15. The parliamentary opposition suggests the introduction of electronic voting ballot boxes, which would permit to record at any time the number of envelopes in the ballot box (proposal no. 4.1). This proposal supposes to change all the ballot boxes of the country. This may provide more transparency; nevertheless, it needs to be balanced against the additional cost it represents. Moreover, it is a rather unusual measure. Improving the vote counting process

16. Following the closure of a polling station, the parliamentary opposition suggests that the envelopes in the ballot box be counted and packed in 100 pieces. After this step is done, it is proposed to open and count each pack. The voting results of each pack shall be registered as soon as all the packs are counted (proposal no. 4.2). This proposal is welcomed.

17. The counting procedure is quite detailed even in the draft Code.[11] In particular the rules for entering data on the number of voters turning up and access to material before opening the ballot box is important. The parliamentary opposition suggests that “[i]mmediately after the voting is over, the number of the envelopes in the box shall be counted and recorded”. If the suggestions were changed to “immediately after opening the ballot box”, the procedure would be an additional safeguard which is recommended.

Results’ protocols

18. The parliamentary opposition also suggests that the “provision and receipt of all protocols related to the voting shall be established as an obligatory matter” (proposal no. 4.3). Today an excerpt of the protocol shall be given out only upon request. Making it mandatory may therefore increase the trust in the process and is a welcomed proposal.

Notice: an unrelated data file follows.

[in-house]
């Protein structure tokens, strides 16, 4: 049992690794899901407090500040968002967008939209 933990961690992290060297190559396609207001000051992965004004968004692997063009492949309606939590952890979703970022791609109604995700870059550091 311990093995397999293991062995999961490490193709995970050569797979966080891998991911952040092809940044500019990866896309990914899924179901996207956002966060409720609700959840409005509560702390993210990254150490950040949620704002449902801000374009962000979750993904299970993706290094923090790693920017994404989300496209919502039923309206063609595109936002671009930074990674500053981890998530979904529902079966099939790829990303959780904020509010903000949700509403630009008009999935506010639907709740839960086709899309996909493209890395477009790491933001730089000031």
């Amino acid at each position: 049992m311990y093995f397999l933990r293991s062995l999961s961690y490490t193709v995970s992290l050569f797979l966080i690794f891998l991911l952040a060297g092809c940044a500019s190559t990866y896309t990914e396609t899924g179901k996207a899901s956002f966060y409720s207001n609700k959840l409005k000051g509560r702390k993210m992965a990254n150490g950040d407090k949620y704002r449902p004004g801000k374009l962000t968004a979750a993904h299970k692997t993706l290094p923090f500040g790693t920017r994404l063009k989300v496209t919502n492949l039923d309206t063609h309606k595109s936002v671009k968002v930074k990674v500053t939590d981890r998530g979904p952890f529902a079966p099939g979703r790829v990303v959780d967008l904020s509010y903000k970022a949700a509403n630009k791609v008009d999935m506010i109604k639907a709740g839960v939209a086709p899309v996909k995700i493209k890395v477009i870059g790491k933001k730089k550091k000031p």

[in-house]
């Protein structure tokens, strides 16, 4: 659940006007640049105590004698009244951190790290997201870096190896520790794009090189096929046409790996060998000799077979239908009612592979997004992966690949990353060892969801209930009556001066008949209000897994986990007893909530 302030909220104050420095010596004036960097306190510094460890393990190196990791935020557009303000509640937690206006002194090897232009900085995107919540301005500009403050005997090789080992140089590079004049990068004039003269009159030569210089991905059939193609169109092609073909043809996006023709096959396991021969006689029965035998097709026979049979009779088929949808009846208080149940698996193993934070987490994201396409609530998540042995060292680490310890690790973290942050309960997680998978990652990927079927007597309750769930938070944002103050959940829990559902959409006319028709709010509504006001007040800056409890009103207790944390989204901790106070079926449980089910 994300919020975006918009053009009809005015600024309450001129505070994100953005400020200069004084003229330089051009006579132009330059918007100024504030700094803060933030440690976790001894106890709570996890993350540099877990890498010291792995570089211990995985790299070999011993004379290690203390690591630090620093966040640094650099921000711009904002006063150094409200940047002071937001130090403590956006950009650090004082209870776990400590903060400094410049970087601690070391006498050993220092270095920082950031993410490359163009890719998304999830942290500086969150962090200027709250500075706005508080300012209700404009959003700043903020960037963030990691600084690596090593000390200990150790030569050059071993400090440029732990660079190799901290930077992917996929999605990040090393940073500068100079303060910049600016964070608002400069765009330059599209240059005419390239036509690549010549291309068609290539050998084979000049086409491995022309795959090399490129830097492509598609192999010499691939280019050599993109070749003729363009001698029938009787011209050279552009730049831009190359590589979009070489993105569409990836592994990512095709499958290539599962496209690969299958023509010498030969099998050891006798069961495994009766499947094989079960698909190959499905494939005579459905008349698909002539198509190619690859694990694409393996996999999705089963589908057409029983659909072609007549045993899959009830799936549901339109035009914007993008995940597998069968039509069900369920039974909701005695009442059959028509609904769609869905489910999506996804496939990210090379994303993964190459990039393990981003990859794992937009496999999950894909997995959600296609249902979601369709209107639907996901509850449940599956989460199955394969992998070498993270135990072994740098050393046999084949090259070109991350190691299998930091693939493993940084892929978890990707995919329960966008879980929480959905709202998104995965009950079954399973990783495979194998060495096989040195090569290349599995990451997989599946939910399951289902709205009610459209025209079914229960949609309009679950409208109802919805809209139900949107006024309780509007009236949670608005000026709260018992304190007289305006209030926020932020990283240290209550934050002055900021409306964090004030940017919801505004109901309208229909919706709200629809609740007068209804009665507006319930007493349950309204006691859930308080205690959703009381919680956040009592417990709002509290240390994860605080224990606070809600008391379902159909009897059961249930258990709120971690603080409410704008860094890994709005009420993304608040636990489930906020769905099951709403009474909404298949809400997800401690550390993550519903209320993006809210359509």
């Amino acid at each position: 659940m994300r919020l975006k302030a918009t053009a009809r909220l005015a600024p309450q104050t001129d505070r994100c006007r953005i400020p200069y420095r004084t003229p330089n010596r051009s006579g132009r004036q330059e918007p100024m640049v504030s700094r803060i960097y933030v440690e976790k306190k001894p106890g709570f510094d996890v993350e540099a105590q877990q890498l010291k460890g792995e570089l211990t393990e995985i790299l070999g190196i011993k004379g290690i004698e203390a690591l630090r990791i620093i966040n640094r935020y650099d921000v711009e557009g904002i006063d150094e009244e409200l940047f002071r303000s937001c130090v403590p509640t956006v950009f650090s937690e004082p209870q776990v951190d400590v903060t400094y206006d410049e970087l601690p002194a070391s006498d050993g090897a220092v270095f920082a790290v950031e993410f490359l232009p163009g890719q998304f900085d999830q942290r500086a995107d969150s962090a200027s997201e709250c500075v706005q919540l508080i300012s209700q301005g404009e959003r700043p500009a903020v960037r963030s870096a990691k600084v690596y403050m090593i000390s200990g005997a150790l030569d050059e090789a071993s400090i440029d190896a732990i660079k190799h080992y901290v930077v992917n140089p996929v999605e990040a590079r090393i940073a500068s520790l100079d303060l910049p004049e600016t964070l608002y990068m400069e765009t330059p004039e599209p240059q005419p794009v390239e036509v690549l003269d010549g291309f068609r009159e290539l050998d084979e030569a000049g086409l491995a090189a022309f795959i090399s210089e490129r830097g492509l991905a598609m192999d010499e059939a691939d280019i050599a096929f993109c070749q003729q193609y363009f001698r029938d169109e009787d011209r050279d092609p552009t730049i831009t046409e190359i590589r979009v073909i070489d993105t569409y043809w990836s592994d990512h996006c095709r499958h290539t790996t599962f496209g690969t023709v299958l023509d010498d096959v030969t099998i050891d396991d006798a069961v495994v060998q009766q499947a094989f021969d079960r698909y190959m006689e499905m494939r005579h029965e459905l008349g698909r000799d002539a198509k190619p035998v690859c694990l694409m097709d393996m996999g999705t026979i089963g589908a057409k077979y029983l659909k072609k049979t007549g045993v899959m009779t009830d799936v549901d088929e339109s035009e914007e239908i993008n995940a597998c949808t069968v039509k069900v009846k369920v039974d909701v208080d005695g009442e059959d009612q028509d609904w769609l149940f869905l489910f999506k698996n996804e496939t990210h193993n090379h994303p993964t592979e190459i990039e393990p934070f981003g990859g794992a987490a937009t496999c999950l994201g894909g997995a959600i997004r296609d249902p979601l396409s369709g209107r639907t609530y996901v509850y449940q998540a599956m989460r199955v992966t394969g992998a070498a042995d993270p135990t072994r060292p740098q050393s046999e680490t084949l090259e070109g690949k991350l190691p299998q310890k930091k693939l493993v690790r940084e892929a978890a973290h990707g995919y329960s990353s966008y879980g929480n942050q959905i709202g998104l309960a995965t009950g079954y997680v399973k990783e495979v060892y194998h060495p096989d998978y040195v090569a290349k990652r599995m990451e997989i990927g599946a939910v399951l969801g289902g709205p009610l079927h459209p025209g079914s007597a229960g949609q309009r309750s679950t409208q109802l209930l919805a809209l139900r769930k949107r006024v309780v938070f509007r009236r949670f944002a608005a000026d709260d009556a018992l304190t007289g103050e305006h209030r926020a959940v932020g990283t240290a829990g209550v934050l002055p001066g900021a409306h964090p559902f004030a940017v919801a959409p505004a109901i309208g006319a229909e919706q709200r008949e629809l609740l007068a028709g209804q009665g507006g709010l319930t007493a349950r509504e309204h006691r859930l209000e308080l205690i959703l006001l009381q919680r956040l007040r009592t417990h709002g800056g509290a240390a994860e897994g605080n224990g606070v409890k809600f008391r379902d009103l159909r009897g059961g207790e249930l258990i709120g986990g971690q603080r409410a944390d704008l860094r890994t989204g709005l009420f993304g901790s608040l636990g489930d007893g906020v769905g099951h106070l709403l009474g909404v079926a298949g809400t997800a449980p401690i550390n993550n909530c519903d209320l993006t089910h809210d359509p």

19. The proposal of providing a copy of the results’ protocol to each PEC member and to the proxies (proposal no. 4.3 as well) is welcomed and adheres to the principle of transparency.[12]12

7. Pre-election Campaign

20. The parliamentary opposition suggests the law “[to] define the concept of pre-electoral campaign” (proposal no. 5.2).

This proposal is not clear, especially since the Code already stipulates detailed rules for media, funding and use of public resources. For a public monitoring and supervision methodology of the National Commission on  Television and Radio

21. The parliamentary opposition suggests that the National Commission on Television and Radio (NCTR) makes public its monitoring and supervision methodology (proposal no. 5.1).

This proposal has to be linked with Article 19.9 of the draft Code, which stipulates that “the NCTR shall elaborate and, not later than twenty days after calling national elections, publish and submit to the Central Electoral Commission a methodology of assessment of the provision – by television and radio companies…..” . This proposal is welcomed; the CEC should therefore make public the methodology devised by the NCTR.

Air time

22. The parliamentary opposition suggests that during the pre-election campaign, the price for one minute advertising in TV and radio companies shall not exceed the average commercial advertisement price for one minute set by the given TV-radio company for the last six months (proposal no. 5.3). This proposal is therefore welcomed since it would reinforce the provisions suggested in the draft Code.